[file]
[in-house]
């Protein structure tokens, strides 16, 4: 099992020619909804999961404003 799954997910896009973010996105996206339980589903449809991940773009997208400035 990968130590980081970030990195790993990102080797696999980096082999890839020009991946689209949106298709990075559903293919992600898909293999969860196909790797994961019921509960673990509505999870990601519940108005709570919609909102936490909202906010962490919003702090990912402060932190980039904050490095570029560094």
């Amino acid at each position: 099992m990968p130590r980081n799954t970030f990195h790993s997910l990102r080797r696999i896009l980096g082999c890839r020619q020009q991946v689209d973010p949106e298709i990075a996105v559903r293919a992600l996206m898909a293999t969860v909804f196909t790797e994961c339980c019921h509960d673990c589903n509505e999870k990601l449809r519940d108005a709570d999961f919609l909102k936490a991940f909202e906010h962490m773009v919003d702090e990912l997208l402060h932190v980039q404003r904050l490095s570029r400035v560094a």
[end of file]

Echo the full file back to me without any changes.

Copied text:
[in-house]
């Protein structure tokens, strides 16, 4: 099992020619909804999961404003 799954997910896009973010996105996206339980589903449809991940773009997208400035 990968130590980081970030990195790993990102080797696999980096082999890839020009991946689209949106298709990075559903293919992600898909293999969860196909790797994961019921509960673990509505999870990601519940108005709570919609909102936490909202906010962490919003702090990912402060932190980039904050490095570029560094």
């Amino acid at each position: 099992m990968p130590r980081n799954t970030f990195h790993s997910l990102r080797r696999i896009l980096g082999c890839r020619q020009q991946v689209d973010p949106e298709i990075a996105v559903r293919a992600l996206m898909a293999t969860v909804f196909t790797e994961c339980c019921h509960d673990c589903n509505e999870k990601l449809r519940d108005a709570d999961f919609l909102k936490a991940f909202e906010h962490m773009v919003d702090e990912l997208l402060h932190v980039q404003r904050l490095s570029r400035v560094a």